Predictably, the industry has been quick in its defence of Nadeem. Most vocal has been long-term friend Shravan. "I understand that Nadeem's name features in the allegation. He is my friend, partner, brother. I have known him for 25 years. We have reached this far after so much struggle. I am sure he is innocent. I can't believe that these allegations are being made of a man who is even scared of cockroaches." But police sources confirm Nadeem's underworld links. Described as "brash" by those who knew him, he often flaunted his Dubai connections. But very few in the industry are willing to accept that Nadeem executed his threat. "I am spellbound," was the flustered comment of the otherwise articulate Mahesh Bhatt. Having worked with both Gulshan and Nadeem, on hits like Aashiqui and Dil Hai Ki Maanta Nahin, Bhatt, like the rest of the industry, fails to comprehend the turn of events.
A defensive K.D. Sheorey, general secretary of the Film-makers' Combine, insists the underworld links of a few personalities shouldn't be used to malign the reputation of the entire industry. "It was public knowledge that Nadeem was visiting the D-gang. But the suggestion that the murder was motivated by Nadeem's fear that Gulshan Kumar was out to wreck his career seems unfounded. After Raja Hindustani, Nadeem was very much in demand."
THOUGH he defends Nadeem, Sheorey admits certain people in the industry have links with the underworld. "There are various degrees of involvement. I can say for sure that there are about four people in all who may be involved with the underworld. The soft-spoken Sajid Nadiadwala, Shashilal Nair, Javed Siddiqui and Mukesh Duggal. The last two, as everybody knows, had to pay for their links. But with the other two, one may debate the nature of involvement. It's purely financing, nobody would suggest Nadiadwala would be involved in anything murkier." Even so, his kin Habib Nadiadwala was a key organiser of the infamous June 12 bash and has been questioned by the crime branch.
The probe into Nadeem's role has put the entire industry under a microscope. The police are keen to look into the level of its financial links with the underworld. The police dossier on the industry says Sudhakar Bokade, a loader with Air-India who turned a film producer, has clear links with the underworld. Xavier Marquis, an Alemao Churchill man, undeterred by drug smuggling cases against him, financed the Ajay Devgan-Twinkle Khanna starrer Itihaas. Bobby Anand, a small-time film man, suddenly became a pioneering hotshot distributor. The money-obsessed industry completely ignored his connection with Dawood's brother, Anees.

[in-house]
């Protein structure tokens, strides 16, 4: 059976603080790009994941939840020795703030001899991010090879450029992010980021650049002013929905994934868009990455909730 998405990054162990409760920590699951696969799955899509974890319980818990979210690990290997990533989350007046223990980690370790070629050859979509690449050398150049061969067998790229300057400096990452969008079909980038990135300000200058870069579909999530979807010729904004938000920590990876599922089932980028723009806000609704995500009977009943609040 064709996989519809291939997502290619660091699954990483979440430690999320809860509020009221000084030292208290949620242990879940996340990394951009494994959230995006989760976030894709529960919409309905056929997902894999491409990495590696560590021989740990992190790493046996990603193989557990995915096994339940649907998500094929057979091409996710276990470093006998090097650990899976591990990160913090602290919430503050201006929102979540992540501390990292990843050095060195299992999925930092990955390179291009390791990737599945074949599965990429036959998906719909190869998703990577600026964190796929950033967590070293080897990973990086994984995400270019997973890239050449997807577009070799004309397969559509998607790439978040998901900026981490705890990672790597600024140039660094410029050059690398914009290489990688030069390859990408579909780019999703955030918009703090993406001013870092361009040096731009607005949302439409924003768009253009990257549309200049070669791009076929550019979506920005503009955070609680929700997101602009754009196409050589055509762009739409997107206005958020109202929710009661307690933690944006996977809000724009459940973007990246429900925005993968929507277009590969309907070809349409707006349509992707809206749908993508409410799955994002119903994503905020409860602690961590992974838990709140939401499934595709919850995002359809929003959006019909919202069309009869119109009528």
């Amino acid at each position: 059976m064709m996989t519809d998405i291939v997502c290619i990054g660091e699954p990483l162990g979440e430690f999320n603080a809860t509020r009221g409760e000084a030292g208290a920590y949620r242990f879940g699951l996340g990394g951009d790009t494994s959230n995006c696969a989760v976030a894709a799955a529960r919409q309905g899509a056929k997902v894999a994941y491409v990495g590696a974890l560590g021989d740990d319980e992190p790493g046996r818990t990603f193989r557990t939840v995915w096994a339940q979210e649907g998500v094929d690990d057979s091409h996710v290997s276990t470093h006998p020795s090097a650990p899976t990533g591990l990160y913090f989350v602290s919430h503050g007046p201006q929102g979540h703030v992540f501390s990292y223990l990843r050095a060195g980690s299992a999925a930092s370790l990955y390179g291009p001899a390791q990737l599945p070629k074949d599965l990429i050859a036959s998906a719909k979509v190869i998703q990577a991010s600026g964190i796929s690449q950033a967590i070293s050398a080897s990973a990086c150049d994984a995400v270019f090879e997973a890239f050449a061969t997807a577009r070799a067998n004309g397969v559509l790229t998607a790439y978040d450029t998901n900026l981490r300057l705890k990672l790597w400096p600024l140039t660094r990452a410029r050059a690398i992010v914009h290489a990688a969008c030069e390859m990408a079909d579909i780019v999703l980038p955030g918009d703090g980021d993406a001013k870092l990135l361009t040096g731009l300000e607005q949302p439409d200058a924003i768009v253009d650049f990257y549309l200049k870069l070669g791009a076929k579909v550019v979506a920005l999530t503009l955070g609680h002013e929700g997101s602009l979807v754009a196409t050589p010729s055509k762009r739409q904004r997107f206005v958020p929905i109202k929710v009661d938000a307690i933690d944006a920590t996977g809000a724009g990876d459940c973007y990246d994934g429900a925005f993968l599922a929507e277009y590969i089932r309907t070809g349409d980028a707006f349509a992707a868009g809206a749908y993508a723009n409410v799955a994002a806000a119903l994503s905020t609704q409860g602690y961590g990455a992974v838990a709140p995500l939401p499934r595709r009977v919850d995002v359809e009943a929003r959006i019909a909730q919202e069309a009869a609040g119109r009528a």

When Sudhakar Bokade's Kalinga was stuck, he had fumed in columnist Jyoti Venkatesh's Jawab Do programme on El TV that Dilip Kumar had gone over budget and had literally blackmailed him into including a song and a few more scenes. But, as a source explains, Dawood is a fan of the thespian and had allegedly told Bokade to accept his terms. It is an open secret that Mukesh Duggal's finances for Dil Ka Kya Kasoor (Divya Bharti), Gopi Kishen (Sunil Shetty), Milan (Jackie Shroff and Manisha Koirala), and Sunjay Dutt-starrer Fateh flowed from D-gang coffers. It's alleged that when Dawood and Chotta Rajan split up, Duggal shifted his allegiance to the latter. A reported dispute over a Lokhan-dwala flat led to his murder.
The Bollywood music industry, too, isn't averse to using the mafia when it suits it. Explains columnist Venkatesh: "When companies cannot legitimately reach markets closed to them, like Pakistan, they use the underworld to smuggle in their pirated tapes into these countries." Indeed it is not easy for the industry to shrug off this nexus. Recently, charges were levelled against Mamta Kulkarni for having used a foreign hand to get herself reinstated in Raj Kumar Santoshi's China Gate. Venkatesh quotes film-maker Sant-oshi as saying: "If I open my mouth, her career will be ruined." According to a trade journalist, earlier Mithun Chakraborty had set up the Magnum company with Samir and Hanif Lakdawalla, who were acting as Dawood's frontmen in filmdom. But Chakraborty broke off from the duo.
Those who made it to the star-studded nite of June 12 are putting up a brave face. Television star Sajjid Khan, who compered the now-infamous show, defends the industry against the smear campaign. "This is the best industry in India. It is unfortunate how the whole world paints this trade black." Adds singer Abhijeet, who sang at Dubai: "I can't understand this sudden curiosity. We are keen to have Nadeem in India so that such wild speculation may be put to rest. It was a great show." For Nadeem and the industry, however, the music has just begun. It remains to be seen if investigations will merely scratch the surface or probe deeper.